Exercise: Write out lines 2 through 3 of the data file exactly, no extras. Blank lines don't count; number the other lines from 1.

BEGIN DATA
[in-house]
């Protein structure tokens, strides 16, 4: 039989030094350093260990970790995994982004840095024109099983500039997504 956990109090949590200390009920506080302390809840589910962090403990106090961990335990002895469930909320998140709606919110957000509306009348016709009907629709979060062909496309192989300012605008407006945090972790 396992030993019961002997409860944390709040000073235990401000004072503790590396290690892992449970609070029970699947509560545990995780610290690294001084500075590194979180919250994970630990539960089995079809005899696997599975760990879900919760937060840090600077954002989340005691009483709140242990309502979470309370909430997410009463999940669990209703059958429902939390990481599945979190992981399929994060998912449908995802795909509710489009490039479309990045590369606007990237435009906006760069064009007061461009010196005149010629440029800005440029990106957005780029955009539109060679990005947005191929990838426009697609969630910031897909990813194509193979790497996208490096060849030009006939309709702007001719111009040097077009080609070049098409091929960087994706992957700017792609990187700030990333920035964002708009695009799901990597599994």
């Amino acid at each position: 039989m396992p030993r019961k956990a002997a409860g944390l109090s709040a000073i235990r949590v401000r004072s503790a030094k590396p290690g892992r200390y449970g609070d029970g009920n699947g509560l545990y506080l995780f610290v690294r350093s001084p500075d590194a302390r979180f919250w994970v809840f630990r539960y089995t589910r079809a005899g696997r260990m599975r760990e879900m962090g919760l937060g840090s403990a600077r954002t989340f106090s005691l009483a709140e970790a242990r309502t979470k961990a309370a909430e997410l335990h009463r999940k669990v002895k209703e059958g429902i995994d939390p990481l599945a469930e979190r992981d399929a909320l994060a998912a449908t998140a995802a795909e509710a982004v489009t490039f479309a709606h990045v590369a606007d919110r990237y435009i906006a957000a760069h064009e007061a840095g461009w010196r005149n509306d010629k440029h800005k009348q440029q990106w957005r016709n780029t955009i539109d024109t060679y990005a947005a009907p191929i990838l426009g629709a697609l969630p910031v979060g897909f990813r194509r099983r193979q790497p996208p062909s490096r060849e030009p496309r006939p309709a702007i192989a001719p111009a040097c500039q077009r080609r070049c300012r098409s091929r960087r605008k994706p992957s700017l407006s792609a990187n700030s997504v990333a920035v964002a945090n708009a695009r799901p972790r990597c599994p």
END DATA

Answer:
């Protein structure tokens, strides 16, 4: 039989030094350093260990970790995994982004840095024109099983500039997504 956990109090949590200390009920506080302390809840589910962090403990106090961990335990002895469930909320998140709606919110957000509306009348016709009907629709979060062909496309192989300012605008407006945090972790 396992030993019961002997409860944390709040000073235990401000004072503790590396290690892992449970609070029970699947509560545990995780610290690294001084500075590194979180919250994970630990539960089995079809005899696997599975760990879900919760937060840090600077954002989340005691009483709140242990309502979470309370909430997410009463999940669990209703059958429902939390990481599945979190992981399929994060998912449908995802795909509710489009490039479309990045590369606007990237435009906006760069064009007061461009010196005149010629440029800005440029990106957005780029955009539109060679990005947005191929990838426009697609969630910031897909990813194509193979790497996208490096060849030009006939309709702007001719111009040097077009080609070049098409091929960087994706992957700017792609990187700030990333920035964002708009695009799901990597599994």
């Amino acid at each position: 039989m396992p030993r019961k956990a002997a409860g944390l109090s709040a000073i235990r949590v401000r004072s503790a030094k590396p290690g892992r200390y449970g609070d029970g009920n699947g509560l545990y506080l995780f610290v690294r350093s001084p500075d590194a302390r979180f919250w994970v809840f630990r539960y089995t589910r079809a005899g696997r260990m599975r760990e879900m962090g919760l937060g840090s403990a600077r954002t989340f106090s005691l009483a709140e970790a242990r309502t979470k961990a309370a909430e997410l335990h009463r999940k669990v002895k209703e059958g429902i995994d939390p990481l599945a469930e979190r992981d399929a909320l994060a998912a449908t998140a995802a795909e509710a982004v489009t490039f479309a709606h990045v590369a606007d919110r990237y435009i906006a957000a760069h064009e007061a840095g461009w010196r005149n509306d010629k440029h800005k009348q440029q990106w957005r016709n780029t955009i539109d024109t060679y990005a947005a009907p191929i990838l426009g629709a697609l969630p910031v979060g897909f990813r194509r099983r193979q790497p996208p062909s490096r060849e030009p496309r006939p309709a702007i192989a001719p111009a040097c500039q077009r080609r070049c300012r098409s091929r960087r605008k994706p992957s700017l407006s792609a990187n700030s997504v990333a920035v964002a945090n708009a695009r799901p972790r990597c599994p």